On one hand, I’m excited to share another post in this series (my favorite series, fueling the macabre fascination I have with art heists), but on the other, the simple fact that I have another art heist to share with you means that there was another art heist. Aside from being horribly depressing and scary (I was just at the museum on Sunday, and my heart sunk at the thought of blank walls where masterpieces should be), this particular heist is especially puzzling in its chronology.
Sometime last month, eleven paintings by Cuban painters turned up for sale at an art gallery in Miami. Not suspicious on its own, but art dealer Ramon Cernuda, who purchased a painting by Eduardo Abela (“Carnaval Infantil”, above) was astute enough to realize it had come from Cuba’s National Museum of Fine Arts in Havana, and, he surmised correctly, likely not legally. He contacted the museum and turned the painting over to the FBI. It wasn’t until late last week that the museum confirmed indeed roughly 100 works of art had been stolen from storage, “knifed out of their frames in a warehouse. The frames were re-stacked in a way that the canvases’ absence wasn’t readily noticed.” No signs of forced entry were discovered.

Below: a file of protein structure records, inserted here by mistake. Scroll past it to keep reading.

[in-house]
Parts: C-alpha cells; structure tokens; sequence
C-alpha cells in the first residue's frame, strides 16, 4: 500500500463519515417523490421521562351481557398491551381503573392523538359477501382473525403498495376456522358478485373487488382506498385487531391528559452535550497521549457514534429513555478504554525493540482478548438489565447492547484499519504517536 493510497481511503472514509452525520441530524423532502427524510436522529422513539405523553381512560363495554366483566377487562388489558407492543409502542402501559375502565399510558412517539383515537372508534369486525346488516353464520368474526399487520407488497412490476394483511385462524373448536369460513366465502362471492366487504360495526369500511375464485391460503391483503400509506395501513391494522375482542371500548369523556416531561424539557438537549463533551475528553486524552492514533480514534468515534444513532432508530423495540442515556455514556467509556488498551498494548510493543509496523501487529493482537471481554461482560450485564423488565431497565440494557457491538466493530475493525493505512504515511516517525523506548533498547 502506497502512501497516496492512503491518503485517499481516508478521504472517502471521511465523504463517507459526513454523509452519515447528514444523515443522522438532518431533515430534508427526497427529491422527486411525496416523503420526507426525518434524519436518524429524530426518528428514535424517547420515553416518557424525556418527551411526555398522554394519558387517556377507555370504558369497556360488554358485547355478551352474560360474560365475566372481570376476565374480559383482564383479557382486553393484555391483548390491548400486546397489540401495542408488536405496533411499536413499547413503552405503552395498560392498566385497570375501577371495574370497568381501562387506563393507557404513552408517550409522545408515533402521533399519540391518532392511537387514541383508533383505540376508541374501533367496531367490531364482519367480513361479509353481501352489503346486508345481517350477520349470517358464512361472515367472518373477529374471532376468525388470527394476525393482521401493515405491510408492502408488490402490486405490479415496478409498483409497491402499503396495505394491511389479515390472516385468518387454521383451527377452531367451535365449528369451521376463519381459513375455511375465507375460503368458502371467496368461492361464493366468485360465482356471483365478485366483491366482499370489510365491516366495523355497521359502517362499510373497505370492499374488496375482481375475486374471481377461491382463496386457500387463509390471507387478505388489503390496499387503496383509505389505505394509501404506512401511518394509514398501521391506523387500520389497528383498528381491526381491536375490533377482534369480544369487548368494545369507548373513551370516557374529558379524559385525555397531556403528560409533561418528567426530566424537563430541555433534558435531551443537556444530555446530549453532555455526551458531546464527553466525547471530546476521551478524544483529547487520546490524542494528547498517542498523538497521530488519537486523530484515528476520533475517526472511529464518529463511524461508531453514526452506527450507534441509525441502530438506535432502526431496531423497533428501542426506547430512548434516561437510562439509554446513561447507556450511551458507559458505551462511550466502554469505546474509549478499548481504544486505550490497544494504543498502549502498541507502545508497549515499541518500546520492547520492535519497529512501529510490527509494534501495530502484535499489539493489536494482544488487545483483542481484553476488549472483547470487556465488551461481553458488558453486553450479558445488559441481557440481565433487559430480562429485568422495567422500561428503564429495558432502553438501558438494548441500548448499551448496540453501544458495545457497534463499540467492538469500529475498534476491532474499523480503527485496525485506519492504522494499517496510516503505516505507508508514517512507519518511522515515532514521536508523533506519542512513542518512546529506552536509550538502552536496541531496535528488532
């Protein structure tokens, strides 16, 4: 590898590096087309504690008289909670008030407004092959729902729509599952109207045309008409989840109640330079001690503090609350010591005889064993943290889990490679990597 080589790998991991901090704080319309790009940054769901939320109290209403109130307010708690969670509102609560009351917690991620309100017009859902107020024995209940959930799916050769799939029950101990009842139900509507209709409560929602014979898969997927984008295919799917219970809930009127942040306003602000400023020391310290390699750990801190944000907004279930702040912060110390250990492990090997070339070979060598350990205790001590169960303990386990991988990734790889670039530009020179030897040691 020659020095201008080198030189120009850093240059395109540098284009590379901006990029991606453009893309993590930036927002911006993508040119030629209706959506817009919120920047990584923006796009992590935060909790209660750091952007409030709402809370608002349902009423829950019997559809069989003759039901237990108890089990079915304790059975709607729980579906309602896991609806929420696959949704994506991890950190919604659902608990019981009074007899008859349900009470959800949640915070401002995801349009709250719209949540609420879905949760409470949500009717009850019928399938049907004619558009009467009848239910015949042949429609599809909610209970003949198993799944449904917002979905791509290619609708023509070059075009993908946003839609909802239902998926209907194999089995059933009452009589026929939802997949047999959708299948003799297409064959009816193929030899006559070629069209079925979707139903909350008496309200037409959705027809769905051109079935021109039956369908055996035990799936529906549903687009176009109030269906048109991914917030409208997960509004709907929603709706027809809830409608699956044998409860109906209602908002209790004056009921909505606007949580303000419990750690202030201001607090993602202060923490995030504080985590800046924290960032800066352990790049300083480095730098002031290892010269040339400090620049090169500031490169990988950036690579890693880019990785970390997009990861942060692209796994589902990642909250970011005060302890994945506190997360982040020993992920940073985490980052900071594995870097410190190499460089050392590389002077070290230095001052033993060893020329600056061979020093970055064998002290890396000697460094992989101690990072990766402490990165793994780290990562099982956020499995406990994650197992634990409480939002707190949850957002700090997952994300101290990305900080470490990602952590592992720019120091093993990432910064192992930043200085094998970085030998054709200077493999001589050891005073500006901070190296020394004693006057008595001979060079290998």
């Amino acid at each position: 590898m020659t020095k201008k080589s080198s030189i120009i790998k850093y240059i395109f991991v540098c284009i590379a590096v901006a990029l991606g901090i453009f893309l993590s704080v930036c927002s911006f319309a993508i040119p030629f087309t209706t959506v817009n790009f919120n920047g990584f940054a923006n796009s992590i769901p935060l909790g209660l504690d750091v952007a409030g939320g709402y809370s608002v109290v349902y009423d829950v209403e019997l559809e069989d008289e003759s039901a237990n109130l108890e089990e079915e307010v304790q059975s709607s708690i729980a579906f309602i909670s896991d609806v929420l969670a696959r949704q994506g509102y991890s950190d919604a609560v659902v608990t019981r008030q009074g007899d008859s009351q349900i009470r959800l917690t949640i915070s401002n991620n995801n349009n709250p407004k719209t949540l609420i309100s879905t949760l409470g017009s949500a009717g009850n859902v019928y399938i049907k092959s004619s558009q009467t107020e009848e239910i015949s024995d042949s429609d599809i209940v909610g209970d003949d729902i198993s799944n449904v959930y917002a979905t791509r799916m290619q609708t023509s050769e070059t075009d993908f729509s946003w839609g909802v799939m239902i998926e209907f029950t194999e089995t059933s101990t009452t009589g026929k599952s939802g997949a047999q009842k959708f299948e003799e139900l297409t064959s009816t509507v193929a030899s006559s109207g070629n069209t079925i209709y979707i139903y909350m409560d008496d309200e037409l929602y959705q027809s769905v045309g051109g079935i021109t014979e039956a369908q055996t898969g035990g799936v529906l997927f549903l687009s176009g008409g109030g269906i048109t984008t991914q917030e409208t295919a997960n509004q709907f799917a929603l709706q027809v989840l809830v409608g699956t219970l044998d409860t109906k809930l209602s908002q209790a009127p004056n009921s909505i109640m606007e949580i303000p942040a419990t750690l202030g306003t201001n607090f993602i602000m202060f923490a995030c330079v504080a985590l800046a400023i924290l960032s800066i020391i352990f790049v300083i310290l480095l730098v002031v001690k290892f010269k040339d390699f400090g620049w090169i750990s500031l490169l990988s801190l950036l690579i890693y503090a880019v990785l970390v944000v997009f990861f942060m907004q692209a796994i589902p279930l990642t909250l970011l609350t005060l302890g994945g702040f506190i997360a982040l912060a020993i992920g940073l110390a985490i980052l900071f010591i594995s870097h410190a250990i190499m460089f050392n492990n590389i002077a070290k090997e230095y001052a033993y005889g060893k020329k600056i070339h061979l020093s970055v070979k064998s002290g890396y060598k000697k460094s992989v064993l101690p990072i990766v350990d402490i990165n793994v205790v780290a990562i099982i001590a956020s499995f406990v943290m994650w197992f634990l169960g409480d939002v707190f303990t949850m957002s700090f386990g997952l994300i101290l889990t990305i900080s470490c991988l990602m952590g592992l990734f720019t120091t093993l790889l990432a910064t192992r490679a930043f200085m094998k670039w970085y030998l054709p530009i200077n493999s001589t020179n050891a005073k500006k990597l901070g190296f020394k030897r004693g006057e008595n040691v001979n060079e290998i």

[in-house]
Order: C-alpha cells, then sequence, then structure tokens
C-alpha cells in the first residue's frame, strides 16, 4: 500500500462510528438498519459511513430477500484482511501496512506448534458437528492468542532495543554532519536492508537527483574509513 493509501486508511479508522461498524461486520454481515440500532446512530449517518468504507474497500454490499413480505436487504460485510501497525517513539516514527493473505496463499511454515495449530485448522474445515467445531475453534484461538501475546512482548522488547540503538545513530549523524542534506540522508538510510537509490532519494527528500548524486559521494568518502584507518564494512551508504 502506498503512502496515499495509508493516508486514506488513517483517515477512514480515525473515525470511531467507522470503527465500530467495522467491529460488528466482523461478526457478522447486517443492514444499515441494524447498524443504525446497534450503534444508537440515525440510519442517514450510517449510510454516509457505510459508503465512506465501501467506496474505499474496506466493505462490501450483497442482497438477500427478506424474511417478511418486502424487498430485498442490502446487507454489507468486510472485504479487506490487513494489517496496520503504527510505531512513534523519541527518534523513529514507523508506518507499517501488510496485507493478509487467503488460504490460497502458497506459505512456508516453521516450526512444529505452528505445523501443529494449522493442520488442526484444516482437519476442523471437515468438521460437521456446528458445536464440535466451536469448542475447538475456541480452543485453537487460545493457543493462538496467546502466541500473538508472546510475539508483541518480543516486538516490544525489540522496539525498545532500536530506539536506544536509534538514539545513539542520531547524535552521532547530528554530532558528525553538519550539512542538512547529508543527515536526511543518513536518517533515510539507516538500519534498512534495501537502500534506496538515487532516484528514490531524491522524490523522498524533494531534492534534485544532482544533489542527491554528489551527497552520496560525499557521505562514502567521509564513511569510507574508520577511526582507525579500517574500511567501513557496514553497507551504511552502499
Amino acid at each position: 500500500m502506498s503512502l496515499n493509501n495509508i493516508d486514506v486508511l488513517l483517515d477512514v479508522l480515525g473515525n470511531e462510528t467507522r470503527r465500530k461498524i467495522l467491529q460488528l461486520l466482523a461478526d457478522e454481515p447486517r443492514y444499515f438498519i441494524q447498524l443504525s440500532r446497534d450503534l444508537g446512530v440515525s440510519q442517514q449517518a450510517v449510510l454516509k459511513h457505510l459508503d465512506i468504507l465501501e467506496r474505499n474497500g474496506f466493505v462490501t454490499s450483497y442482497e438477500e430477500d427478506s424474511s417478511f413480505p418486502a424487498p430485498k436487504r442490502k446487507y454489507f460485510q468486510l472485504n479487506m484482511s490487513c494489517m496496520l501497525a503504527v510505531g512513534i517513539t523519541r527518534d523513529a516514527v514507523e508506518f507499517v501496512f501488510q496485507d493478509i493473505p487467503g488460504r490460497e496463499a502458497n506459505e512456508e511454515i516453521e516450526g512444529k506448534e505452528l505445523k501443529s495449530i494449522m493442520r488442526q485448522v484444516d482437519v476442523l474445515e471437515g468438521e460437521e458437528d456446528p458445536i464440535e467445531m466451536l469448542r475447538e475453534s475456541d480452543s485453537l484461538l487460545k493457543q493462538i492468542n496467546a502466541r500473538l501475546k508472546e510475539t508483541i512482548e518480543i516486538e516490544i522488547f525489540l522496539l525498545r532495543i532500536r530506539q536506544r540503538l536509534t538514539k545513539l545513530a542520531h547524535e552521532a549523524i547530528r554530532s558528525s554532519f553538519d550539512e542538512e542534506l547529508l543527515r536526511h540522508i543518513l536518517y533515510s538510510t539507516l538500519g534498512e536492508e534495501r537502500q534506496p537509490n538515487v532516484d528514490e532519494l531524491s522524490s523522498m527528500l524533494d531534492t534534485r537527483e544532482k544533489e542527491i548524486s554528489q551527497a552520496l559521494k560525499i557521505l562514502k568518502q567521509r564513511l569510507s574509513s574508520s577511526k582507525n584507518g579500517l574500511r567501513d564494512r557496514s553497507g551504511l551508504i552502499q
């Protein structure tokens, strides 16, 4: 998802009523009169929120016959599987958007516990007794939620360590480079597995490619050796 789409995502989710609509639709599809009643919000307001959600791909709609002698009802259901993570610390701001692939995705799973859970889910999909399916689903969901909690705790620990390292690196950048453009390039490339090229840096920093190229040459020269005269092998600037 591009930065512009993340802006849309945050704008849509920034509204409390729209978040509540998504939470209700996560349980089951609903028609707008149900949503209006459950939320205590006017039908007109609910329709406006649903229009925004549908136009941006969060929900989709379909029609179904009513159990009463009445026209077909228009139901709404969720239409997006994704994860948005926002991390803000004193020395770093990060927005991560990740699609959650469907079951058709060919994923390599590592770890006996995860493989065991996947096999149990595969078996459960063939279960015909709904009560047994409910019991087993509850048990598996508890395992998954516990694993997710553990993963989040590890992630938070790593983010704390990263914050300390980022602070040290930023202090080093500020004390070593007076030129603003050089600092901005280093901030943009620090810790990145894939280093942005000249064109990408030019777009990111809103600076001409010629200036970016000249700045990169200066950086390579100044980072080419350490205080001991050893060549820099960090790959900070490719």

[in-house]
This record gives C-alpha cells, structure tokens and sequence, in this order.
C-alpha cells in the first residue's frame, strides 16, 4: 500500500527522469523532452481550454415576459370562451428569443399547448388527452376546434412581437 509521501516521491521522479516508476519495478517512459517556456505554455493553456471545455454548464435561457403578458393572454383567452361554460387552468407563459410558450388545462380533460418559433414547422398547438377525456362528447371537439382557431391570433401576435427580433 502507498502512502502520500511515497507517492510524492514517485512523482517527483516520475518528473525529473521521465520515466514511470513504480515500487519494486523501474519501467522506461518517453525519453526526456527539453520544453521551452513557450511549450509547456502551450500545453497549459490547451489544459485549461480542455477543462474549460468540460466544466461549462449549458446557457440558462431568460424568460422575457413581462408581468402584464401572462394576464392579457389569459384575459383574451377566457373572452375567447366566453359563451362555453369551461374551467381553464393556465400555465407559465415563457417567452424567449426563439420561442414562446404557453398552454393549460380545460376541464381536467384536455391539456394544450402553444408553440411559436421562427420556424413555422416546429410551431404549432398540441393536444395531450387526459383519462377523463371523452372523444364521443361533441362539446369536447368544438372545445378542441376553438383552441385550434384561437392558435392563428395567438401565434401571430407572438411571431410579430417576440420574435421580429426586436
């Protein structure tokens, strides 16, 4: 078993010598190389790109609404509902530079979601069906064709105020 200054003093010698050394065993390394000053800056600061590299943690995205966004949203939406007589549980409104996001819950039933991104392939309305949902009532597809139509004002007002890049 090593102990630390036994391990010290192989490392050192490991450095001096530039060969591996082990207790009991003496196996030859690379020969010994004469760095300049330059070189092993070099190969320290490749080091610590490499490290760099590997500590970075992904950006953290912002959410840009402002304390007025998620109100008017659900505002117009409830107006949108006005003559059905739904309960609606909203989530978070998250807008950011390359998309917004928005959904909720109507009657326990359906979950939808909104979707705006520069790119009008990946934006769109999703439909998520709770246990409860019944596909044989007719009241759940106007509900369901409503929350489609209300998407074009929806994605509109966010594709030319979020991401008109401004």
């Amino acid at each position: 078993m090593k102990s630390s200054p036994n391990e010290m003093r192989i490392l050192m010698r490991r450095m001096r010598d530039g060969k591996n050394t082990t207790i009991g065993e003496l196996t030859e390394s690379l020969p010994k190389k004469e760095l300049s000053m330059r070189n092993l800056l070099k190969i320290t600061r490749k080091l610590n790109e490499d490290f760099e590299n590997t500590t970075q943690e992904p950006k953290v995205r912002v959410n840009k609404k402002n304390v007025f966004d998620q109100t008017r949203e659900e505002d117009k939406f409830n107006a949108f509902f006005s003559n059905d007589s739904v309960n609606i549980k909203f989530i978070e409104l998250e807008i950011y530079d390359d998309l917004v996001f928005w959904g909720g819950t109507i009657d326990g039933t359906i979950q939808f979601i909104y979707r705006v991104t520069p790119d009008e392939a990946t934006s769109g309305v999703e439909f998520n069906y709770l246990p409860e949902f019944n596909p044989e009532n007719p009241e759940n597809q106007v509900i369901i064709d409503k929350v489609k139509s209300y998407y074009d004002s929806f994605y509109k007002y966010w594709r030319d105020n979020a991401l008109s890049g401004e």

Not only did the museum not announce the heist had occurred at all until after the paintings were discovered elsewhere (a detail usually desirable in other art heist cases, where recovery of stolen works is rare), they have yet to release a full list of what exactly is missing. However, in a statement released by the Cuban National Council of Cultural Patrimony, it is believed that “most of the stolen works are from the period called Arte Cubano and are mostly pieces by Leopoldo Romañach.” Oddly, the FBI cannot “confirm or deny the existence of an investigation,” though Cernuda has stated The U.S. Federal Bureau of Investigation “has begun grand jury proceedings in the case.”
Julian Radcliffe, superhero in the recovery of stolen art and chairman of the Art Loss Register, has offered to help track down the remaining missing works. The Art Loss Register has successfully recovered almost 2,000 pieces of stolen artwork since 1991 (what I wouldn’t give to work there!). The problem, Radcliffe, said, is that Cuba may be sensitive about the entire scandal, because “some missing museum items in the past included works expropriated from families that went into exile after the 1959 revolution.”